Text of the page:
Optimistic bias is another reason health policymakers and clinicians are more likely to over-emphasise the likely benefits of new treatments and not think too much about the costs. This explains the regular Medicare cost blowouts and the march of technological advances into screening, new pharmaceuticals, and e-health. Arguments about the potential to save lives are pervasive, while arguments about costs are viewed as negative.

Other solutions

It’s clear we need to stop funding services and tasks that are of no benefit to patients. Releasing these funds and directing them to more cost-effective services will save more lives. This seems to be a no-brainer, yet Australia’s health system still struggles to make real progress in this area.

Though many health policy experts tend to discount the role of financial incentives, this is one area that deserves further investigation. But linking good performance to financial incentives seems a long way off; first, we need to routinely measure health outcomes and the value of services.

The most important and potentially most intractable issue is that measures to reduce workforce inflexibility, waste and over-diagnosis need to be led by clinicians and supported by governments if they are to work and be adopted.

It is not the blame game that causes inefficiency and leads to cuts in services. Seemingly random cuts to health services could be avoided if progress was made on the real issues facing the health system. Doing things differently and doing less can save lives.

Join the conversation

17 Comments sorted by

  1. Trevor S

    Jack of all Trades

    "One of the key reasons for inefficiency in our health workforce is that doctors, nurses and allied health professionals are shackled by professional silos that dictate what tasks (prescribing, tests and procedures) they can and cannot do, regardless of their ability to perform these tasks."

    This is endemic across the workplace in nearly every sector of the workforce in Australia. The second you talk about workplace reform everyone assumes you want to cut their wages. Good luck trying to get any change, let alone anything actually significant....

    "Doing things differently"

    Woodrow Wilson summed that up nicely, "If you want to make enemies, try to change something" – Woodrow Wilson

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  2. David Arthur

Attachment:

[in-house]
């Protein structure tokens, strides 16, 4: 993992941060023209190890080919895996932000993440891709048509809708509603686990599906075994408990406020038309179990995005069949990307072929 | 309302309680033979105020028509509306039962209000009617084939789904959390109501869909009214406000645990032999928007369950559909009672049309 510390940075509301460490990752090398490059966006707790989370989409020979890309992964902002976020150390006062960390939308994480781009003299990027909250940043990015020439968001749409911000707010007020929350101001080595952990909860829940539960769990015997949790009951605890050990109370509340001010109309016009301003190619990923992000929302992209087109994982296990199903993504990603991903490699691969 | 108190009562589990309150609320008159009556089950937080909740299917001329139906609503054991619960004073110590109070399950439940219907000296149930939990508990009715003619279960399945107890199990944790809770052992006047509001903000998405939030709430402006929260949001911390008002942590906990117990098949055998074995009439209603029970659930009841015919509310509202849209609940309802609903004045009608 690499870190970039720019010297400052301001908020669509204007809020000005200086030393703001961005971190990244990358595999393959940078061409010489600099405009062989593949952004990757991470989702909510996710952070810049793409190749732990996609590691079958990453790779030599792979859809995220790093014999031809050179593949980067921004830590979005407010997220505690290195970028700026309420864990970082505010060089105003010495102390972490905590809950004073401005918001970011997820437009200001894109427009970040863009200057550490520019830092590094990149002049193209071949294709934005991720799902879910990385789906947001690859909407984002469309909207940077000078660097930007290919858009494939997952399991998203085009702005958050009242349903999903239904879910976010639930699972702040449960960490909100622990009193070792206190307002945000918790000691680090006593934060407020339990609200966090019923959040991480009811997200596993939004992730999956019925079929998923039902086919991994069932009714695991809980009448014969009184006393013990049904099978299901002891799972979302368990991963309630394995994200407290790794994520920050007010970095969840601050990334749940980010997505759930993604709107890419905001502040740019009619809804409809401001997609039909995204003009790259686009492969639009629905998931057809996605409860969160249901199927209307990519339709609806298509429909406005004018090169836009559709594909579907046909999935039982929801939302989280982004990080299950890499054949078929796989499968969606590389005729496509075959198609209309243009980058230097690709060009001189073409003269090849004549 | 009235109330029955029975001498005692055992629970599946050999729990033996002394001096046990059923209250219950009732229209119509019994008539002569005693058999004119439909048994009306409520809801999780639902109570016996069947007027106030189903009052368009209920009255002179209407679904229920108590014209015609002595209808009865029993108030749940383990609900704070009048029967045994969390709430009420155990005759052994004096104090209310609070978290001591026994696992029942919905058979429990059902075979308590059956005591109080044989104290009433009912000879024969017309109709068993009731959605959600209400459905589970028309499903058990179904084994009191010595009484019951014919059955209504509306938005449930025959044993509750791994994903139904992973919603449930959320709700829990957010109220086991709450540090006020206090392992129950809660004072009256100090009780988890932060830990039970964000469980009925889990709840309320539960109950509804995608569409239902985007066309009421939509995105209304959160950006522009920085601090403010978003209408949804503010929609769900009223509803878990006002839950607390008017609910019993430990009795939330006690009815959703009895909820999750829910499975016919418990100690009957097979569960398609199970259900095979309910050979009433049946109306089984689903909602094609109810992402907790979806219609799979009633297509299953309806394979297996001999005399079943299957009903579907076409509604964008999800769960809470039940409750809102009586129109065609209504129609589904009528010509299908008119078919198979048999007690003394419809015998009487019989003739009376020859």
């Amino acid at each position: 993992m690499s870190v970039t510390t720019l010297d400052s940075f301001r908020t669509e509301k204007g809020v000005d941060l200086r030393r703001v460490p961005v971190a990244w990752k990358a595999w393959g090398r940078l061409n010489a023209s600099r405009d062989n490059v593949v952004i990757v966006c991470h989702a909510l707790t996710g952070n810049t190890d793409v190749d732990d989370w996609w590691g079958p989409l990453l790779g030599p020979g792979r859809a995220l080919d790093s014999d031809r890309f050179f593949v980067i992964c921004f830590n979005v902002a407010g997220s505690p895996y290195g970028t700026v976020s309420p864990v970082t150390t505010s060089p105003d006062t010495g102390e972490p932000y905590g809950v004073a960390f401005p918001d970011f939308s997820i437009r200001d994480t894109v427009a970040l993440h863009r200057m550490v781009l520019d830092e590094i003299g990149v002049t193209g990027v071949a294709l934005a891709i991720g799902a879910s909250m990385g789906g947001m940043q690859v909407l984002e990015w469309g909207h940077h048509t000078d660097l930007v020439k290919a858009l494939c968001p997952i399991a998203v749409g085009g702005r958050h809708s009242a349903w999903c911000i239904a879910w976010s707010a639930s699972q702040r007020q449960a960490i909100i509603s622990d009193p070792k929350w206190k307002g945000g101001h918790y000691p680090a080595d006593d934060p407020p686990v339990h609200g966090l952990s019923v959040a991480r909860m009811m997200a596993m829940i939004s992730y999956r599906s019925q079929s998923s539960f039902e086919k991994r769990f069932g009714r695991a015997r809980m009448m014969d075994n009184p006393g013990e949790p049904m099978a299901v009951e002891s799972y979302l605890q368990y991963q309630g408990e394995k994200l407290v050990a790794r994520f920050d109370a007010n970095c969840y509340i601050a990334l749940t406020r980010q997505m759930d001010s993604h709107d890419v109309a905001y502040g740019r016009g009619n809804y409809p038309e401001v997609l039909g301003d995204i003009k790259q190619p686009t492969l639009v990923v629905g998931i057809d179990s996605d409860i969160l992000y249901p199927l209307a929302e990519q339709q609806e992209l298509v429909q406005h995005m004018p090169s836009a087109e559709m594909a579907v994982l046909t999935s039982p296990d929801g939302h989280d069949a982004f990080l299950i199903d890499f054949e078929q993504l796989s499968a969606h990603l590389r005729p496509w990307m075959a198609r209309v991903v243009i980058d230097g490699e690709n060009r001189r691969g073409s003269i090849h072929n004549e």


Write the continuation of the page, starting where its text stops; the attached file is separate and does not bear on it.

resistance gnome

    Thanks for this, Prof Scott.

    You write: "Even if the National Health and Hospitals Reform Commission had its way and the Commonwealth provided 100% of hospital funding, funds would still be scarce and local politicians facing cuts would blame the Commonwealth."

    With all due respect, that argument applies only in the short term. In the longer term, with the single level of political accountability established by getting the States out of hospitals altogether, then it will be readily apparent…

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  3. robin linke

    stamp dealer

    I have no doubt that Professor Scott has made very valuable suggestions for improving the efficiency of health care in Australia.
    Unfortunately howevermany such articles are published the health and pension costs incurred by the ageing population cannot be funded on the public purse.
    The following points are relevant:
    During the Menzies period there were 16 tax payers for every person on the pension. Today there are less than 5. Women had on average 3.5 children. Australian born women today…

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    1. Emma Anderson

      Artist and Science Junkie

      In reply to robin linke

      The global population is expanding well beyond sustainable proportions.

      In poorer countries, where reasons for seeking migration and asylum are also more common place, so is increased rates of childbirth.

      Yet despite your arguments about our aging population, and these facts, there continues to be a slur-filled (not from you) general debate against supporting immigrants and refugees in this country.

      Let working age people with kids come....apparently, they're needed here, and need our support. Call it a win-win.

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    2. robin linke